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Busting An IRS Scam-Call Center

detail of orange illuminated voicemail button on a phone
photo by Salim Fadhley

Sometimes we go weeks without a call. Sometimes the callers, angry-sounding and insistent, leave three or four messages in a day.

Those messages are always something like, “This is Agent Smith of the Internal Revenue Service. Please call the following number immediately to prevent legal enforcement action against you.”

I never speak to these people, largely because I just don’t answer the landline they call unless it is someone I know. And hardly anyone I know uses my landline anymore. For that matter, I follow the same practice with my cellphone too. If the unknown number is anyone legitimate, they will leave a message. Some of the less legitimate callers will even leave them, which brings us back to the angry threats of “Agent Smith.”

All of these IRS calls are scams. Even if such a call was not a scam, the IRS does not just send people to arrest you. Their agents are not supposed to take any enforcement action at all, in fact, without many prior contacts by regular mail or certified mail. Occasionally agents don’t quite follow the Service’s own procedures, but any real tax issues can get ironed out without the help of people in uniform showing up at anybody’s doorstep.

Oh, and by the way, no tax authority will ever ask to be paid with an iTunes gift card.

I am hardly unique in receiving these calls. The Treasury Inspector General for Tax Administration reports over 1.7 million complaints about such scams in the last three years. Such messages can land in the voicemail boxes of tax attorneys or kids, as well as people much more vulnerable to thinking they actually owe money.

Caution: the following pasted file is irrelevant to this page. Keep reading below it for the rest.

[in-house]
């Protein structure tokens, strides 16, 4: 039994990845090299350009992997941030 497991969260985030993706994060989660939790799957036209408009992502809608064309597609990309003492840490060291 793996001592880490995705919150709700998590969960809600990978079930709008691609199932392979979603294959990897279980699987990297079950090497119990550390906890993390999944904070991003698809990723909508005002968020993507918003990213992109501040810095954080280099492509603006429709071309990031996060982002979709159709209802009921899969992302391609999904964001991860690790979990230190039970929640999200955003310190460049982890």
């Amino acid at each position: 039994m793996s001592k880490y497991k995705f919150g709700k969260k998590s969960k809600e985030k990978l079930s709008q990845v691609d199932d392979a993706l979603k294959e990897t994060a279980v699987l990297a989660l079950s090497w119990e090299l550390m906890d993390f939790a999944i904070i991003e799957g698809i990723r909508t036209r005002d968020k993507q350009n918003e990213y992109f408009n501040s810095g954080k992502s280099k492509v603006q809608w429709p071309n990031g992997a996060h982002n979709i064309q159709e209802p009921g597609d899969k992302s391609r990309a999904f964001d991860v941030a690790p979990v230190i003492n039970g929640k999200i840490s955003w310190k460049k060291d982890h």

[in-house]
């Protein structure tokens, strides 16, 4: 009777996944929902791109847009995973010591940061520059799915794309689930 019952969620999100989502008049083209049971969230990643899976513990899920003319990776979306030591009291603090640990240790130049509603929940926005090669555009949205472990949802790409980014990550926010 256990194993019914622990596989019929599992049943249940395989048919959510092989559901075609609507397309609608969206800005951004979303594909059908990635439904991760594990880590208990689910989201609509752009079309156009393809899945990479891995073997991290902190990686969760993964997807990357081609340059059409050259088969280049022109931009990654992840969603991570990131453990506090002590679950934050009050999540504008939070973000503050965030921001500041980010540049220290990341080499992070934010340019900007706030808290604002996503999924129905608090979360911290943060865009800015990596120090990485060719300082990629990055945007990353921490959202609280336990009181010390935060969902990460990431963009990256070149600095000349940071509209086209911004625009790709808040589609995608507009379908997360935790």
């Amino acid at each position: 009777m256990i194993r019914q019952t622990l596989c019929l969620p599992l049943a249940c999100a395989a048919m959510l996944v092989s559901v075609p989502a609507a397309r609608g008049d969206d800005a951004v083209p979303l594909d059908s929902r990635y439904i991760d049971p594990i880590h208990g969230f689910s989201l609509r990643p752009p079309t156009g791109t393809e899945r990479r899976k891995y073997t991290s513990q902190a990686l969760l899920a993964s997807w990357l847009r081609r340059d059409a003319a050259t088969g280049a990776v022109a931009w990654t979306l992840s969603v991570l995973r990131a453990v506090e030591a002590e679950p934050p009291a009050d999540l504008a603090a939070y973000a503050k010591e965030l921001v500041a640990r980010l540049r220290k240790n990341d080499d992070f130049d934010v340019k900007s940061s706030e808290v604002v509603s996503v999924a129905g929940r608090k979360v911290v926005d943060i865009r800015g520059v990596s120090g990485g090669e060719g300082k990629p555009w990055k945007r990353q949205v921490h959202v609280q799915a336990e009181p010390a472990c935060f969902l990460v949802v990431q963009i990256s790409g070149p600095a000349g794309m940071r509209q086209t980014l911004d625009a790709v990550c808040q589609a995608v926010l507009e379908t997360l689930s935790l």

The IRS is inundated with various types of fraud these days. Sometimes it comes in the form of a data breach large enough to make the news. More frequently, fraudsters take advantage of the fact the IRS allows refunds in the form of prepaid debit cards or deposits to accounts not in the taxpayer’s name to file fraudulent returns and claim the government’s money while posing as a taxpayer. Taxpayers targeted by these methods may not discover the crime until they go to file their real returns, weeks or even months later.

Phone scammers, on the other hand, are a more immediate problem from the taxpayer’s point of view. If you do not deal with taxes for a living, such calls can be intimidating and unsettling, especially if you’re unlucky enough to answer one rather than letting it go to voicemail. Even for those savvy enough to recognize such tactics as fraud, interacting with a scammer can lead them to mine a variety of other information from the call. As the IRS itself urges, “hang up immediately.” Taxpayers who are concerned they may really owe something can always contact the IRS directly at the 800 number available at irs.gov.

When you imagine such scammers, you may picture a roomful of con men going through 2016’s equivalent of the White Pages. But such fraud actually operates on a more industrial scale. The Wall Street Journal recently reported that authorities in India arrested 70 people under allegations that they managed hundreds of workers at nine call centers, all devoted to impersonating IRS agents and defrauding Americans. The police suggested that there may be additional call centers in the area engaging in such activities.

Such scams a huge problem for the IRS and, increasingly, for state tax agencies. Big investments in automation are undermined when taxpayers either shy away from electronic filing or are forced to abandon it because the tax authorities fail to keep their systems secure. Vast quantities of personal data are floating around cyberspace, making it easy for tech-savvy scammers to convincingly impersonate honest individuals. And the entire U.S. income tax system rests on voluntary compliance, including the ability to get taxpayers – happy about it or (usually) not – to work informally with revenue agents to resolve issues. This becomes increasingly difficult when taxpayers are unable to distinguish between a real agent and somebody who might be working in a boiler room in Mumbai.

Give credit to the Indian authorities for at least trying to crack down on these scams. It’s a matter of self-interest, since the credibility of the entire Indian outsourcing industry is threatened when fraudsters establish industrial-scale scam-call centers. But enforcement is also a form of international cooperation that we seldom, if ever, hear about from other hotbeds of online crime, notably Russia and China.

As for me, I’ll keep ignoring those messages from the fellow calling himself Agent Smith. Any real revenue agents know where to find me.

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